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June 3, 2022

This past weekend we concluded our series, That’s a Great Question, where we’ve been studying some of the questions Jesus asked. I wanted to take one more week to address a question which was submitted during the series. While in weeks past I’ve attempted to address questions which I believe many of us may be asking, I chose the one for this week because I wonder if many of us ask this one at all.

Question: What does spiritual maturity in Christ look like?

This question is wholly centered on worship and the person of Jesus. It causes a deep look into our own hearts attempting to measure a growing love for and dedication to Christ. It’s a great question. One that we should be asking all the time.

We see God’s people in Scripture longing to mature in their experience of God…

  • David puts it like this in Psalm 63: You, God, are my God, earnestly I seek you; I thirst for you, my whole being longs for you, in a dry and parched landwhere there is no water.

  • In Exodus 33, Moses simply asks God this: Now, show me your glory.

  • Paul says it plainly in Philippians 3: I want to know Christ—yes, to know the power of his resurrection and participation in his sufferings, becoming like him in his death, 11 and so, somehow, attaining to the resurrection from the dead

Knowing God more intimately and growing in your knowledge and love for him is a deeply spiritual longing. We were created to long for and pursue God. Adam and Eve were created with that longing (they, like us, stumbled and took the longing and pursued something other). Israel longed for God, for purpose, for identity, for freedom. God is the missing piece from all our hearts. He is the one who completes us.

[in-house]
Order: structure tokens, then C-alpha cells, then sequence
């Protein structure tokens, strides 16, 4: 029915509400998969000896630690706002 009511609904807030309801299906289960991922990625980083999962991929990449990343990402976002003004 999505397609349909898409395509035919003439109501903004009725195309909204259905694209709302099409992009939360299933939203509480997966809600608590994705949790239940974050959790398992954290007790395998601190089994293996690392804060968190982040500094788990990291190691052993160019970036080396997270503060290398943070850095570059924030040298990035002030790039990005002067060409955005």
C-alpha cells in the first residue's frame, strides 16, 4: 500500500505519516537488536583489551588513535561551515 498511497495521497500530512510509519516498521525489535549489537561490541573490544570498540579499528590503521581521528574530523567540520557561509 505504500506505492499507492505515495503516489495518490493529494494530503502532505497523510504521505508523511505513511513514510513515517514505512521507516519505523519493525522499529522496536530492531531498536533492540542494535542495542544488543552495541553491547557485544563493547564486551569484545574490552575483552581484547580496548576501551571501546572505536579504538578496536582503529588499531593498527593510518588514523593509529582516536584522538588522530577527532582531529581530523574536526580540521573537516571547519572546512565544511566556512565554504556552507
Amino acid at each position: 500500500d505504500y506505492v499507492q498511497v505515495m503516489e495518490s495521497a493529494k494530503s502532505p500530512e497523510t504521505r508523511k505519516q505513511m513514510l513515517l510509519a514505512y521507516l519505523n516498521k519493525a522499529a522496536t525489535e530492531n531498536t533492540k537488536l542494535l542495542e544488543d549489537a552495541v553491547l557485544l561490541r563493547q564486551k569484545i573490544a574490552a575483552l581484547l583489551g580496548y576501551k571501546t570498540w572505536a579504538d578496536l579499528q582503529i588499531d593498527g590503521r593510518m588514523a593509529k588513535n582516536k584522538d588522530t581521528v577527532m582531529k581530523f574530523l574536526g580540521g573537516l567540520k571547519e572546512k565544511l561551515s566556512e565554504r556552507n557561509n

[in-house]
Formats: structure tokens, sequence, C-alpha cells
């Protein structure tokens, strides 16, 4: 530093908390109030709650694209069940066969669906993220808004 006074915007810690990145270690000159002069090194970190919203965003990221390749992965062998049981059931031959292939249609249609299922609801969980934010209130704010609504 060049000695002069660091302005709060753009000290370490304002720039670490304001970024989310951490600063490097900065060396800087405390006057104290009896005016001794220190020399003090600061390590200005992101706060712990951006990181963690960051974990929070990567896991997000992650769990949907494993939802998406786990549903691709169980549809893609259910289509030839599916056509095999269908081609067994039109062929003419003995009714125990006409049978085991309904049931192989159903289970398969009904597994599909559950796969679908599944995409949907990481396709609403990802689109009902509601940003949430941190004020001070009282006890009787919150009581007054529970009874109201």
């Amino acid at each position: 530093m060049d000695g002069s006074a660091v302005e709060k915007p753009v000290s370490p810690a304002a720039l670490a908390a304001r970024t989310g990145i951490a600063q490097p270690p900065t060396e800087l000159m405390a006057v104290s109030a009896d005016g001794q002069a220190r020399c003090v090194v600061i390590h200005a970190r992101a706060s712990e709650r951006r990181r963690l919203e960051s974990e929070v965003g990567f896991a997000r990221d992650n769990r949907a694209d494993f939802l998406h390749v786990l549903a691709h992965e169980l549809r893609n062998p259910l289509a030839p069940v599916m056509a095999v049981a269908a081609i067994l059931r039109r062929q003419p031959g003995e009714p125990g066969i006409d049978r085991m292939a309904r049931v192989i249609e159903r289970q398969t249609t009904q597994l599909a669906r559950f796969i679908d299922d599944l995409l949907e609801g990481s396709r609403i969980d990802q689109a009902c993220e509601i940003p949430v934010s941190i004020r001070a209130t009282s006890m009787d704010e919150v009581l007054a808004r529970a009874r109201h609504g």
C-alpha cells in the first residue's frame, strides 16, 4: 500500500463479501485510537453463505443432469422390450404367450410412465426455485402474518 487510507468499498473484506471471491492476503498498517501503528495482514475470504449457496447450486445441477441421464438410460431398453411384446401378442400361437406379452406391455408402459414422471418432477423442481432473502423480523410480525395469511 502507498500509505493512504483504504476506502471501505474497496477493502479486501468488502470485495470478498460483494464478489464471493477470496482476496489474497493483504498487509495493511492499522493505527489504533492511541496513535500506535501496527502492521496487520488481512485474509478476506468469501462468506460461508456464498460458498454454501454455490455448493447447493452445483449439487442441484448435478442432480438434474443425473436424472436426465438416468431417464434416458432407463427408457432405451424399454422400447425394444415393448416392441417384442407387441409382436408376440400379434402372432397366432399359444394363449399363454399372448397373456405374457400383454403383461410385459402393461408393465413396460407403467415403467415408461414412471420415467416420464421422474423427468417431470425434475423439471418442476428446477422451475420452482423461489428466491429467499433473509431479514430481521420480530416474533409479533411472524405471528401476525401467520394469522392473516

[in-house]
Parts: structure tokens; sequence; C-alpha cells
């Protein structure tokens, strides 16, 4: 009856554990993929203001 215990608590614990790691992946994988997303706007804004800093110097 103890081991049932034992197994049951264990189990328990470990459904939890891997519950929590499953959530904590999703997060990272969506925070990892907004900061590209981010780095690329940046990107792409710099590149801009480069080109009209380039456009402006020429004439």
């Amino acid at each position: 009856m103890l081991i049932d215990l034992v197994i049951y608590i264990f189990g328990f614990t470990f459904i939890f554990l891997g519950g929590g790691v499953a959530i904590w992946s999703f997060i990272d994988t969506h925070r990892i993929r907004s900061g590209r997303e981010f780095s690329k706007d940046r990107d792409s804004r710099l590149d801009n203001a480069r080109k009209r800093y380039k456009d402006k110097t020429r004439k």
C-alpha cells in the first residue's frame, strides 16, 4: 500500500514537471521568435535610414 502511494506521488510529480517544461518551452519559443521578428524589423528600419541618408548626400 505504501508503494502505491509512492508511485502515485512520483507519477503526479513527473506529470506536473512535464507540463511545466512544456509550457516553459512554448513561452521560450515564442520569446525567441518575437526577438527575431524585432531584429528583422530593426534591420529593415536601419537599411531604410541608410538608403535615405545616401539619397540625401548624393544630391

Unfortunately for the modern Church, we tend to view our faith journey as one spent in the attendance of programs and in study and reading to affirm what we already think we believe. We’ve boiled following Jesus down to a list of rules and beliefs; we adhere to practices which, if we’re honest, we hope will keep God’s attention just enough so that he doesn’t forget about us.

Sure, God gives us spiritual practices to sharpen and hone our hearts to be more like his. Yes, God gives us beliefs and programs to ungird those beliefs and to put them into action. Maturity in Christ isn’t the absence of those things, but it is so much more.

Spiritual maturity in Christ is, first and foremost, a posture. God pursues us constantly. This is the story the Bible tells. We would not find full life in God if he did not initiate this pursuit. At the same time, we, too, must pursue a relationship with him. A.W. Tozer says it like this:

“God is a person, and in the deep of his mighty nature He thinks, wills, enjoys, feel, loves, desires, and suffers as any other person may. In making Himself known to us He stays by the familiar pattern of personality. He communicates with us through the avenues of our minds, our will and our emotions. The continuous and unembarrassed interchange of love and thought between God and the soul of the redeemed man is the throbbing heart of New Testament religion.”

Spiritual maturity is our pursuit of God. God is not someone or something to be read, practiced, or adhered to. God is to be known, chased, discovered, rediscovered, and cherished. As we seek and find more of God through prayer, His Word, through steps of trust and obedience and love… we will find we are maturing to look more like Christ.

White Oak has a tagline that goes like this: Together we move. We are not on this journey alone. Please don’t stop asking questions. Seek God in prayer and through his Word. Talk to other Jesus-followers. Grab a staff member here at White Oak and let’s dialogue. Never stop pursuing. God has never and will never stop chasing us.

The sermon series kicking off the summer on June 5 called Growing Up will help us on this journey of spiritual maturity. Don’t miss a week!

In pursuit of Him,


Nathan Hinkle

Lead Pastor, White Oak Christian Church


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